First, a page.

By the late 1940s, the French had realised that it would be difficult for them to retain their five colonies in India — Chandernagore, Pondicherry, Mahe, Yanaon and Karikal. Pondicherry is now a Union territory that includes the other three erstwhile French colonies contiguous to it.

Copies of leaflets distributed among voters, now stocked in the Institut de Chandernagore, tell the story of acrimony between the Congress, communist and socialist supporters, though none of these parties existed in the form and structure they do now.

The Congress Karma Parishad, mostly comprising those elected to the municipal assembly, had run a high-pitched campaign in favour of merger with India. The Left initially raised questions like why only 12,000 of the 55,000 people of Chandernagore were on the voters’ list. It made a case for “autonomy for Chandernagore” but as the date of the referendum approached, all parties appealed to the people to vote for a merger.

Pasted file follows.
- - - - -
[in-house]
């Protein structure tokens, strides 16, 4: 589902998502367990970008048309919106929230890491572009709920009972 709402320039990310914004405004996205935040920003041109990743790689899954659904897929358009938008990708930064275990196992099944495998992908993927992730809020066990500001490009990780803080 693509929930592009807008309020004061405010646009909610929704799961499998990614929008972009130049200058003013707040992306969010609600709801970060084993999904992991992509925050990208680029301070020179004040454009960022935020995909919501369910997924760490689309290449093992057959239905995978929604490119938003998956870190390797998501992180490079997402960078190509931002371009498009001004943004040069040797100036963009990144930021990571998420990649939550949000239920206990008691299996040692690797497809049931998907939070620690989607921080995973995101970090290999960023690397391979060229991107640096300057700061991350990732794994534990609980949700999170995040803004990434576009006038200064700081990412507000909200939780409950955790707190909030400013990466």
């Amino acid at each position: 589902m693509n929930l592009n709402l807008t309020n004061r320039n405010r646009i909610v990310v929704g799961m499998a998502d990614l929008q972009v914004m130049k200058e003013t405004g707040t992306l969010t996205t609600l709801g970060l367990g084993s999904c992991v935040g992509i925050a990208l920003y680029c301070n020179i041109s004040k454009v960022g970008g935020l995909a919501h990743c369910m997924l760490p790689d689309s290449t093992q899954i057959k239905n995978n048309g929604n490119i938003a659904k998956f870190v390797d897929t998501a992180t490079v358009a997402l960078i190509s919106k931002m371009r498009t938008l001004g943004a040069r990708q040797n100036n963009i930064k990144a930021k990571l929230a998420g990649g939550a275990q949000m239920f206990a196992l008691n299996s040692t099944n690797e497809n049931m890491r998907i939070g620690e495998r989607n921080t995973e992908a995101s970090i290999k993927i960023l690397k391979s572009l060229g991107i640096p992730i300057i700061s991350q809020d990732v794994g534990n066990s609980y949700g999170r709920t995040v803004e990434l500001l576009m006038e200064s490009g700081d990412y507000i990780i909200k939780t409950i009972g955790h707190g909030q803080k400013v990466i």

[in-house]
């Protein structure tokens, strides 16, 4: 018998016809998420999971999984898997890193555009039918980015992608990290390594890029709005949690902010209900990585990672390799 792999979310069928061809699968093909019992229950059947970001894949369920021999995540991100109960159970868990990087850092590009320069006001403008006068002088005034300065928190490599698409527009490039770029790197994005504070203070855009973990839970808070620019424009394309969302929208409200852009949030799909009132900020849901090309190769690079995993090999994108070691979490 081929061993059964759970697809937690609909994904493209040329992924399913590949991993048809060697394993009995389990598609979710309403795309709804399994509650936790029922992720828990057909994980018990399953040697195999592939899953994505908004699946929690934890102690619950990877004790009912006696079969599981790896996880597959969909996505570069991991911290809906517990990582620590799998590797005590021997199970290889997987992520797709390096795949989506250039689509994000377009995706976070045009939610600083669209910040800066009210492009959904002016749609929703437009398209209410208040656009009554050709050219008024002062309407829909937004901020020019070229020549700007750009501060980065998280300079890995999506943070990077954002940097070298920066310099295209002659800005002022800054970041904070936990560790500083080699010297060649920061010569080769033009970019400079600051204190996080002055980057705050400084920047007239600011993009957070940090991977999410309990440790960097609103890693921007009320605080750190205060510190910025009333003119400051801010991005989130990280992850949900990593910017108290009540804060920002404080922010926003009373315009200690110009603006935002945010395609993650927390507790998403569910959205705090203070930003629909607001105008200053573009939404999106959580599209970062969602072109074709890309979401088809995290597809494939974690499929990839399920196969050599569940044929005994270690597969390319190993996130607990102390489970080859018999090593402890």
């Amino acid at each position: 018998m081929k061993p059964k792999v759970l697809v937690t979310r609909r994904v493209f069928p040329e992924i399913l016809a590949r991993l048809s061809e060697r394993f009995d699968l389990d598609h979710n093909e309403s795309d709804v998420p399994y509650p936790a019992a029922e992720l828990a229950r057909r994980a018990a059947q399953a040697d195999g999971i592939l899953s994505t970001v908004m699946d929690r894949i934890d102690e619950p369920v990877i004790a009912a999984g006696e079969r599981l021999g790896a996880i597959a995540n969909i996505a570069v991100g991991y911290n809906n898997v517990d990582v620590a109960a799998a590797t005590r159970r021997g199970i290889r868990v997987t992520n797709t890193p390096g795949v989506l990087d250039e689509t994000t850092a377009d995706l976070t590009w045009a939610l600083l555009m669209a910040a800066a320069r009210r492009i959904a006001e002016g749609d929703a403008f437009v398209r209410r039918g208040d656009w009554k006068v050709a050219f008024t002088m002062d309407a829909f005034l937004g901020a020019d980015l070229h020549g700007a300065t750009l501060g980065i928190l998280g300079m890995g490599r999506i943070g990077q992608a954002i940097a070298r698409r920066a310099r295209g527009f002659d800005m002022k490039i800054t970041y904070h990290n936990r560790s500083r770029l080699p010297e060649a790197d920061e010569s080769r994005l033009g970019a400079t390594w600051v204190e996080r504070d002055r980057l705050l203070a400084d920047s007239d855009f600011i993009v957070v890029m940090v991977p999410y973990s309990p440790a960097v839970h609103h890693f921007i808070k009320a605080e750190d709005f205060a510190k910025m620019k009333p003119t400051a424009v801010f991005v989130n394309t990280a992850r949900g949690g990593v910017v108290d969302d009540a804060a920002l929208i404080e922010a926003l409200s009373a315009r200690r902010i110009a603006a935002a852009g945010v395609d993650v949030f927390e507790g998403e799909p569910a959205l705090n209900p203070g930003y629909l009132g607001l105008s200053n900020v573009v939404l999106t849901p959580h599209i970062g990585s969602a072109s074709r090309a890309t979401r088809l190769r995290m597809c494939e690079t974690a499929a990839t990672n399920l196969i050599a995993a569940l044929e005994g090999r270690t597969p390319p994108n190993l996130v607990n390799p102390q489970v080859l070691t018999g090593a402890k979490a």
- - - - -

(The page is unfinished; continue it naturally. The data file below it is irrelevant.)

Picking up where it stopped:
Chakraborty and Tosh remember microphones blaring across the colony in the run-up to the referendum. “They used to give high-voltage speeches even back then,” Chakraborty said.

The polling booths were all makeshift structures built with leaves of the Hogla tree. “Those days, they didn’t take over schools and other buildings as they do today,” said Tosh.

Hogla trees are easy to carry and their leaves can be stitched together once they are dry. Legend has it that the name Hooghly originated from the species, which once used to be found in abundance in that area.

The result of the referendum was declared the same evening from the terrace of a building on Mairie Park, barely 200 metres from the Hooghly, that used to house the luxury Hotel de Pary.

A crowd had milled on the ground in front where boys dressed in whites now play cricket for most of the year. “It was close to 9pm by the time an official appeared on the terrace to shout out the result,” Das recalled.

Chandernagore had given its verdict, though it wasn’t until four years later that the Treaty of Cession was signed.

Come Wednesday, there will be a new (and maybe harder) choice to make.

Do you know anyone/anything connected to the Chandernagore referendum?